Dr. David Bush tells the ICS fifth grade the history behind the cemetery at Johnsons Island.
The fifth graders at Immaculate Conception School in Port Clinton spent Monday being archeologists. Mrs. Jane Drusbacky’s class once again had the experience of participating in the Experiential Learning Program in Historical Archaeology offered by the Center for Historic and Military Archaeology of Heidelberg University.
Lilian Uhinck and Alyssa Diaz sift through soil to look for artifacts that help to explain life at the Johnson's Island military prison.
The students were able to explore and learn about the Johnson’s Island Civil War Military Prison site in Marblehead with Dr. David R. Bush. Dr. Bush is the site director for the Johnson’s Island Civil War Military Prison and a Professor of Anthropology. Johnson's Island held more than 10,000 Confederate officers between 1862 and 1865. During that time, over 10,000 Southern officers found themselves confined on the island. The Confederate Cemetery on Johnson's Island (the only area publicly owned on the island) contains 206 tombstones commemorating the over 300 prisoners that died while imprisoned here. Prisoners from battles throughout the war ended up imprisoned from weeks to years on Johnson's Island.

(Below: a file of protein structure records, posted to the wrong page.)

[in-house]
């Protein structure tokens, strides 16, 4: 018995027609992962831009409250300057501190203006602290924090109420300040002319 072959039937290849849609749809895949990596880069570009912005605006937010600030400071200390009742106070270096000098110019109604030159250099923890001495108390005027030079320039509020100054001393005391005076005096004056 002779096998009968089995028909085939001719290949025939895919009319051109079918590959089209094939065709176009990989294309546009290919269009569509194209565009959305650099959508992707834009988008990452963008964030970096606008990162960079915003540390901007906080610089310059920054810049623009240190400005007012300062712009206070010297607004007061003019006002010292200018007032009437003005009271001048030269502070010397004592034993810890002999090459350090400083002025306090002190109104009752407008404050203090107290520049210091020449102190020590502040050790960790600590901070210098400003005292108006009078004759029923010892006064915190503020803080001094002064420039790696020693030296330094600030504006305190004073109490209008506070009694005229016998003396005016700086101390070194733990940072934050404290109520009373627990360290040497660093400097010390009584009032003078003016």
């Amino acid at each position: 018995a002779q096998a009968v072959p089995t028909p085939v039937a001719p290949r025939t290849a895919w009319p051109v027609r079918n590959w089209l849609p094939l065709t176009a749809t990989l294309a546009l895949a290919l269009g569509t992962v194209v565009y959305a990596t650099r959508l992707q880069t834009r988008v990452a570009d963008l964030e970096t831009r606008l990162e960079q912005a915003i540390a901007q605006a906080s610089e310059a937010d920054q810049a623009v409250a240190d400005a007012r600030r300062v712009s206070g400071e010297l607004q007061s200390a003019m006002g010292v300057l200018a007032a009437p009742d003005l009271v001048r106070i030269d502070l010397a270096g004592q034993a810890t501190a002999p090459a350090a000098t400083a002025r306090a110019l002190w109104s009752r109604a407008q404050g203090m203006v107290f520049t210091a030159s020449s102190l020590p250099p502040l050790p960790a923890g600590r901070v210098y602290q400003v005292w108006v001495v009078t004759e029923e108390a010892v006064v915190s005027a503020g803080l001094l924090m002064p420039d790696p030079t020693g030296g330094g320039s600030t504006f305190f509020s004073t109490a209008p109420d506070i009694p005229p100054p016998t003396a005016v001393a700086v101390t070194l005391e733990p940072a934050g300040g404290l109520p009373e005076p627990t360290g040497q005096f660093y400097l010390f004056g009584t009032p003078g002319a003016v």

The students were able to dig for artifacts that serve as clues to the activities, health, and living conditions of the prisoners. The students and the adults that went with them were able to uncover more than 300 artifacts that hint at what life was like for the prisoners.
Fifth grade students Adrianna Hummel, Mitchell Coon, and Garrett Hirt dig in Johnson's Island soil.